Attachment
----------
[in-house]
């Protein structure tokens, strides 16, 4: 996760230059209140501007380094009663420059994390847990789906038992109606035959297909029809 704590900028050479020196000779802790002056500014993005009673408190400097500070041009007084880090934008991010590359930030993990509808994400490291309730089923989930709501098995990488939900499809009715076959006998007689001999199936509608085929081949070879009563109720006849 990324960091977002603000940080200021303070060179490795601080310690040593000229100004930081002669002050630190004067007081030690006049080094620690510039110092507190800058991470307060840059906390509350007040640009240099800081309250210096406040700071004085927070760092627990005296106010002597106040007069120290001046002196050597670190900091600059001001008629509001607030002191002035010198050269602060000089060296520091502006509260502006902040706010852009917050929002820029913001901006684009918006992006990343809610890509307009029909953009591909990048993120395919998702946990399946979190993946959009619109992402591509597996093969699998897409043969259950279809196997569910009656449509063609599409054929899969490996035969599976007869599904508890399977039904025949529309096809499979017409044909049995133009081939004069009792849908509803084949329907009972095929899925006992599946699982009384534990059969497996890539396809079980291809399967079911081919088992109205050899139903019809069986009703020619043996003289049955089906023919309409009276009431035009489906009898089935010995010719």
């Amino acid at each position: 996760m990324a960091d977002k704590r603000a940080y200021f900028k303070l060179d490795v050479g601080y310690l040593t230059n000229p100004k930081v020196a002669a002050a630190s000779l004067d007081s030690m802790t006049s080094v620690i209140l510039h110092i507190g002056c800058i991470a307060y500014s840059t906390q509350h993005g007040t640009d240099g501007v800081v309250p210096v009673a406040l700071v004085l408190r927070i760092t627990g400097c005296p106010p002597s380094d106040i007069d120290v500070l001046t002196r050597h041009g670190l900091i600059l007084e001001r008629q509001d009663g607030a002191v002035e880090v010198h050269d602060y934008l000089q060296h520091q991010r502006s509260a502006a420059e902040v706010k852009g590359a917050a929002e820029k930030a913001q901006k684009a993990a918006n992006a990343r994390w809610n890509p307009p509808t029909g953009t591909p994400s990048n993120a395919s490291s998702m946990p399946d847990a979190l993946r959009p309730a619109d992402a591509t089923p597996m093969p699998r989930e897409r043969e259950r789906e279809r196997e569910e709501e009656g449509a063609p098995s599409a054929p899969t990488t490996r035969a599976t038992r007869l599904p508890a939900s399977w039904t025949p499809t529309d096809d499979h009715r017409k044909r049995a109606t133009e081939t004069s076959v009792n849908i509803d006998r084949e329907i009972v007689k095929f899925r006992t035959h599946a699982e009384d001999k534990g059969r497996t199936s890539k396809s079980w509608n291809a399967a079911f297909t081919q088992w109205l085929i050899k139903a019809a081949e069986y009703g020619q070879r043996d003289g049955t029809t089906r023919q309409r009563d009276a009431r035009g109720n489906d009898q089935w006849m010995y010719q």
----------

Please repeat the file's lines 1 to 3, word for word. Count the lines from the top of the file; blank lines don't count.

[in-house]
């Protein structure tokens, strides 16, 4: 996760230059209140501007380094009663420059994390847990789906038992109606035959297909029809 704590900028050479020196000779802790002056500014993005009673408190400097500070041009007084880090934008991010590359930030993990509808994400490291309730089923989930709501098995990488939900499809009715076959006998007689001999199936509608085929081949070879009563109720006849 990324960091977002603000940080200021303070060179490795601080310690040593000229100004930081002669002050630190004067007081030690006049080094620690510039110092507190800058991470307060840059906390509350007040640009240099800081309250210096406040700071004085927070760092627990005296106010002597106040007069120290001046002196050597670190900091600059001001008629509001607030002191002035010198050269602060000089060296520091502006509260502006902040706010852009917050929002820029913001901006684009918006992006990343809610890509307009029909953009591909990048993120395919998702946990399946979190993946959009619109992402591509597996093969699998897409043969259950279809196997569910009656449509063609599409054929899969490996035969599976007869599904508890399977039904025949529309096809499979017409044909049995133009081939004069009792849908509803084949329907009972095929899925006992599946699982009384534990059969497996890539396809079980291809399967079911081919088992109205050899139903019809069986009703020619043996003289049955089906023919309409009276009431035009489906009898089935010995010719």
């Amino acid at each position: 996760m990324a960091d977002k704590r603000a940080y200021f900028k303070l060179d490795v050479g601080y310690l040593t230059n000229p100004k930081v020196a002669a002050a630190s000779l004067d007081s030690m802790t006049s080094v620690i209140l510039h110092i507190g002056c800058i991470a307060y500014s840059t906390q509350h993005g007040t640009d240099g501007v800081v309250p210096v009673a406040l700071v004085l408190r927070i760092t627990g400097c005296p106010p002597s380094d106040i007069d120290v500070l001046t002196r050597h041009g670190l900091i600059l007084e001001r008629q509001d009663g607030a002191v002035e880090v010198h050269d602060y934008l000089q060296h520091q991010r502006s509260a502006a420059e902040v706010k852009g590359a917050a929002e820029k930030a913001q901006k684009a993990a918006n992006a990343r994390w809610n890509p307009p509808t029909g953009t591909p994400s990048n993120a395919s490291s998702m946990p399946d847990a979190l993946r959009p309730a619109d992402a591509t089923p597996m093969p699998r989930e897409r043969e259950r789906e279809r196997e569910e709501e009656g449509a063609p098995s599409a054929p899969t990488t490996r035969a599976t038992r007869l599904p508890a939900s399977w039904t025949p499809t529309d096809d499979h009715r017409k044909r049995a109606t133009e081939t004069s076959v009792n849908i509803d006998r084949e329907i009972v007689k095929f899925r006992t035959h599946a699982e009384d001999k534990g059969r497996t199936s890539k396809s079980w509608n291809a399967a079911f297909t081919q088992w109205l085929i050899k139903a019809a081949e069986y009703g020619q070879r043996d003289g049955t029809t089906r023919q309409r009563d009276a009431r035009g109720n489906d009898q089935w006849m010995y010719q």